After having spent many years of my life designing hand-woven fabrics in Mexico, Guatemala and India and having worked directly with the weavers, the artisans of the world hold a very special and dear place in my heart. It is with tremendous sadness that I watch all the crafts of the world gradually vanish to become mere demonstrations in specialized museums around the globe.
In India, craftsmen (and women) still eek out a living and in some areas are still part of the everyday lives of the villages that they inhabit. Mexico, on the other hand, is another story, especially for the textile arts. Hand made ceramics, glassware and jewelry still are managing to survive but for how much longer is questionable as Mexico nears entry into the category of developed nation status. How tragic for all of us that the demise of crafts as a living art form equates with entry into the developed world.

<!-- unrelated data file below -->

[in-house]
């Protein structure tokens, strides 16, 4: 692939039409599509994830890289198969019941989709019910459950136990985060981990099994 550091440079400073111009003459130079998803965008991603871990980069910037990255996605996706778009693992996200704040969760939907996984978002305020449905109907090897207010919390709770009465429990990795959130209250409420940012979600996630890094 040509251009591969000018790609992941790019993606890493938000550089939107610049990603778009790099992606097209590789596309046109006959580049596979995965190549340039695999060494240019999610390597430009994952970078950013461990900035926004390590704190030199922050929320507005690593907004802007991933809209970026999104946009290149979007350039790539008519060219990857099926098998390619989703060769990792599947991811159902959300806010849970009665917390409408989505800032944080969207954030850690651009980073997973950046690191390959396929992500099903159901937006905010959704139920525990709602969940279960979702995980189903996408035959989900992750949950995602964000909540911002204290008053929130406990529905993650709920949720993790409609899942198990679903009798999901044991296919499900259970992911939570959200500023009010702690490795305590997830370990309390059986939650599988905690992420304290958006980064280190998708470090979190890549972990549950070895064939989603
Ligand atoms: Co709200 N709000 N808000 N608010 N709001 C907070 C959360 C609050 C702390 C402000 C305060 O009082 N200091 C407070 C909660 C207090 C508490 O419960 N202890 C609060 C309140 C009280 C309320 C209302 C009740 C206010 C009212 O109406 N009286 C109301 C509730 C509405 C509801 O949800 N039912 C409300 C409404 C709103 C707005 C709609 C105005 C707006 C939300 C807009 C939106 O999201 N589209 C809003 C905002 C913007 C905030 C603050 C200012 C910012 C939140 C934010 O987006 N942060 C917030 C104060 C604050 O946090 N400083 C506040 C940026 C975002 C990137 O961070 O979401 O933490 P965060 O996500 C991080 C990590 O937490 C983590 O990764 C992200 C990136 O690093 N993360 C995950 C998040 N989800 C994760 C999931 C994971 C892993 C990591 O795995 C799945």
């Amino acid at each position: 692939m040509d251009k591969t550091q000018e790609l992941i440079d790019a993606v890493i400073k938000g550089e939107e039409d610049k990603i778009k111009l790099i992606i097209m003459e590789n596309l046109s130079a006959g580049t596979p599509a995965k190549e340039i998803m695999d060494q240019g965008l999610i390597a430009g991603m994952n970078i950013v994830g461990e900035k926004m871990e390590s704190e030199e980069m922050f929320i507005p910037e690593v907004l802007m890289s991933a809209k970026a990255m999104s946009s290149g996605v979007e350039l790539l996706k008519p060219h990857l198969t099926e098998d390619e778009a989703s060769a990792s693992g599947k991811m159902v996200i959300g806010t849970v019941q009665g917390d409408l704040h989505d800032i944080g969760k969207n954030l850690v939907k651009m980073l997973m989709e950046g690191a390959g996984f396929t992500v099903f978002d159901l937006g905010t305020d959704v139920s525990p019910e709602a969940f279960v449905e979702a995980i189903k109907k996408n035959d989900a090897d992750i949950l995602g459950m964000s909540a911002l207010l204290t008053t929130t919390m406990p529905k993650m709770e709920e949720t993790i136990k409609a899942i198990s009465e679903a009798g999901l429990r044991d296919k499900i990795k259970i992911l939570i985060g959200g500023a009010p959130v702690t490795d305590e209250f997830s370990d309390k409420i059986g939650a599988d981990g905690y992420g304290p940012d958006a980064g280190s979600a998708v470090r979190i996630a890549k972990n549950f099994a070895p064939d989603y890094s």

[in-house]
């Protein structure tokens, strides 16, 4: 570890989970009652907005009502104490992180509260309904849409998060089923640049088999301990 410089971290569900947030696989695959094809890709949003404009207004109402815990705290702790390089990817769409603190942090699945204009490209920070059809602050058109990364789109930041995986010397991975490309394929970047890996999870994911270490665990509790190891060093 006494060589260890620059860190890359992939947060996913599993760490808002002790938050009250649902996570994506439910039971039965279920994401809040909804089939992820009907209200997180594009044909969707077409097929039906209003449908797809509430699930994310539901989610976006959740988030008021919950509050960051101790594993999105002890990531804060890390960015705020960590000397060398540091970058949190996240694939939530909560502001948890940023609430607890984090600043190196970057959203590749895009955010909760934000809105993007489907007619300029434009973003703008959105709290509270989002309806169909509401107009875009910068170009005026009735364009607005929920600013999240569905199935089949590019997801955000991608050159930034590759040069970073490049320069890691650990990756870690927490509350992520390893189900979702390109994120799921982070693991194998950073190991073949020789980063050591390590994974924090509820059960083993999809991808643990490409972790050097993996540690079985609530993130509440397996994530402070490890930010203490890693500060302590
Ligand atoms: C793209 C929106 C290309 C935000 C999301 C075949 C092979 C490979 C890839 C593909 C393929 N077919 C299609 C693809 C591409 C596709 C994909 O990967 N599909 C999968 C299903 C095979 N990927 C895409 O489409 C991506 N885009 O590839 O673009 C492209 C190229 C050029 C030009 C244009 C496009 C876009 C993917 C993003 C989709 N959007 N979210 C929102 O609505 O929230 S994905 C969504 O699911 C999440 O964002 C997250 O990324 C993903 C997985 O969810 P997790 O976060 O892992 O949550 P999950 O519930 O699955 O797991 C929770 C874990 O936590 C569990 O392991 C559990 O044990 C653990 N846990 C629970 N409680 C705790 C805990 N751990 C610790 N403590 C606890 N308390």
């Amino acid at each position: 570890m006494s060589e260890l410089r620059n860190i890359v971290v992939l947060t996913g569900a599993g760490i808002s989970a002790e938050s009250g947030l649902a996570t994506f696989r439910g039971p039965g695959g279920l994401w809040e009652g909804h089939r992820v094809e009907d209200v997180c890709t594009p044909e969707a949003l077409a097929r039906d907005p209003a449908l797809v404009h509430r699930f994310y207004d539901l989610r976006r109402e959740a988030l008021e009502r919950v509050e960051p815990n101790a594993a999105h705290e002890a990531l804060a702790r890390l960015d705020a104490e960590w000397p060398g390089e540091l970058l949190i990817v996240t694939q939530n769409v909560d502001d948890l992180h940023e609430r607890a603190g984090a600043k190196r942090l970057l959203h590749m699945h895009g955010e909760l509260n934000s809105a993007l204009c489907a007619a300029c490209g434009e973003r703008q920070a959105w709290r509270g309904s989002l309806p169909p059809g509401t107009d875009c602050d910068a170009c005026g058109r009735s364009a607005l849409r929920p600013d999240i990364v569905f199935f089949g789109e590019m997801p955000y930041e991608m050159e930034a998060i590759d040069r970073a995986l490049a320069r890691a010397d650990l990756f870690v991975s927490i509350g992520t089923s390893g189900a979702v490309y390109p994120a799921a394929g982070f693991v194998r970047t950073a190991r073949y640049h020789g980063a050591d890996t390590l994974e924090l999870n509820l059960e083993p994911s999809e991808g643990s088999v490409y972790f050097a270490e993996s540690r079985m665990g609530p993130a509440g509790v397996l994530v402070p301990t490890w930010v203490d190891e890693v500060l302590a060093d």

On my tours to India, I always include visiting artisans and their workshops whenever possible. I shot many of the photographs below on just such tours. Wherever you live and visit, please support the local craftsmen before it is too late.
Naturally as India vies for 21st century status, especially with Modi at the helm, things are changing rapidly. Not so very long ago, Indian homes possessed very little furniture and almost every activity took place near to the floor. There were few, if any tables, chairs or bureaus in the typical home. They did everything on the floor and got very creative incorporating the use of their feet into their methods of production as seen in the photograph above.
This block printer is creating a border on fabric.
Nothing can replace the human touch in our everyday objects; whether it is the cup we drink out of, the cloth that caresses and adorns us or the jewelry that encircles our throats and wrists. Mass production has its place but there must be a balance and this lack of balance today threatens our very humanity.